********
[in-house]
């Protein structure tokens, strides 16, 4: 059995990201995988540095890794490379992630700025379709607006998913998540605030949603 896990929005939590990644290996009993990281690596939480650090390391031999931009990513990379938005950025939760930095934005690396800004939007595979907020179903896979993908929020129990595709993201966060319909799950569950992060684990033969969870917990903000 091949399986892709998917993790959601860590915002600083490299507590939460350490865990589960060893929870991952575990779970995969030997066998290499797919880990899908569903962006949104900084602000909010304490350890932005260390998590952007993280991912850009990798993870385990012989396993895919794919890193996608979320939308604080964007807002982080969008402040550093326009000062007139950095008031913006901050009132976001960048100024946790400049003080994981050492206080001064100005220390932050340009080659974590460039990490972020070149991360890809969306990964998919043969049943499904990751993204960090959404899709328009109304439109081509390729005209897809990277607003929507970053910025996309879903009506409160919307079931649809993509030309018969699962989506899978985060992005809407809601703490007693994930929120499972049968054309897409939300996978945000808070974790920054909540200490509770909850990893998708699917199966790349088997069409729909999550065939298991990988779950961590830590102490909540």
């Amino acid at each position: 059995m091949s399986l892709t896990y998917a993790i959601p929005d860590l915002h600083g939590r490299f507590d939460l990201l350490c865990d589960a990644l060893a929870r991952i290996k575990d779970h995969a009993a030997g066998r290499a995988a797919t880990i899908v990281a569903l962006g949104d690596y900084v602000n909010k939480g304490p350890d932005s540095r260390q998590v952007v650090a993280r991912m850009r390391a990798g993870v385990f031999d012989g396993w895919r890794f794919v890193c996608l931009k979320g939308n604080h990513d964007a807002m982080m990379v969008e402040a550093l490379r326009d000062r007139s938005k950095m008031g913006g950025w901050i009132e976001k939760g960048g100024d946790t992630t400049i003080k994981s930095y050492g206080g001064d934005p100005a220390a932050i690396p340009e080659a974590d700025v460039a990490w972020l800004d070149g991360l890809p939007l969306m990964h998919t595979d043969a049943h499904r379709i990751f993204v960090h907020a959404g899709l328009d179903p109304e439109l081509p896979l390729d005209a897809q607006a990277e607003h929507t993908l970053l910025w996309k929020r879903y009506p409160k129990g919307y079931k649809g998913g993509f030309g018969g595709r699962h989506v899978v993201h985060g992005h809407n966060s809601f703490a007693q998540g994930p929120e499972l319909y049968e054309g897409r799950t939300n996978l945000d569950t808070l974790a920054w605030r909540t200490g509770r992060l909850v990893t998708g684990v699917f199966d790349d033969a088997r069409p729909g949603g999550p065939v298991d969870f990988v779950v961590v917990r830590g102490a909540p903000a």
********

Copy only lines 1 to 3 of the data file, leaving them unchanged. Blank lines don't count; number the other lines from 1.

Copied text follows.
[in-house]
């Protein structure tokens, strides 16, 4: 059995990201995988540095890794490379992630700025379709607006998913998540605030949603 896990929005939590990644290996009993990281690596939480650090390391031999931009990513990379938005950025939760930095934005690396800004939007595979907020179903896979993908929020129990595709993201966060319909799950569950992060684990033969969870917990903000 091949399986892709998917993790959601860590915002600083490299507590939460350490865990589960060893929870991952575990779970995969030997066998290499797919880990899908569903962006949104900084602000909010304490350890932005260390998590952007993280991912850009990798993870385990012989396993895919794919890193996608979320939308604080964007807002982080969008402040550093326009000062007139950095008031913006901050009132976001960048100024946790400049003080994981050492206080001064100005220390932050340009080659974590460039990490972020070149991360890809969306990964998919043969049943499904990751993204960090959404899709328009109304439109081509390729005209897809990277607003929507970053910025996309879903009506409160919307079931649809993509030309018969699962989506899978985060992005809407809601703490007693994930929120499972049968054309897409939300996978945000808070974790920054909540200490509770909850990893998708699917199966790349088997069409729909999550065939298991990988779950961590830590102490909540």
């Amino acid at each position: 059995m091949s399986l892709t896990y998917a993790i959601p929005d860590l915002h600083g939590r490299f507590d939460l990201l350490c865990d589960a990644l060893a929870r991952i290996k575990d779970h995969a009993a030997g066998r290499a995988a797919t880990i899908v990281a569903l962006g949104d690596y900084v602000n909010k939480g304490p350890d932005s540095r260390q998590v952007v650090a993280r991912m850009r390391a990798g993870v385990f031999d012989g396993w895919r890794f794919v890193c996608l931009k979320g939308n604080h990513d964007a807002m982080m990379v969008e402040a550093l490379r326009d000062r007139s938005k950095m008031g913006g950025w901050i009132e976001k939760g960048g100024d946790t992630t400049i003080k994981s930095y050492g206080g001064d934005p100005a220390a932050i690396p340009e080659a974590d700025v460039a990490w972020l800004d070149g991360l890809p939007l969306m990964h998919t595979d043969a049943h499904r379709i990751f993204v960090h907020a959404g899709l328009d179903p109304e439109l081509p896979l390729d005209a897809q607006a990277e607003h929507t993908l970053l910025w996309k929020r879903y009506p409160k129990g919307y079931k649809g998913g993509f030309g018969g595709r699962h989506v899978v993201h985060g992005h809407n966060s809601f703490a007693q998540g994930p929120e499972l319909y049968e054309g897409r799950t939300n996978l945000d569950t808070l974790a920054w605030r909540t200490g509770r992060l909850v990893t998708g684990v699917f199966d790349d033969a088997r069409p729909g949603g999550p065939v298991d969870f990988v779950v961590v917990r830590g102490a909540p903000a």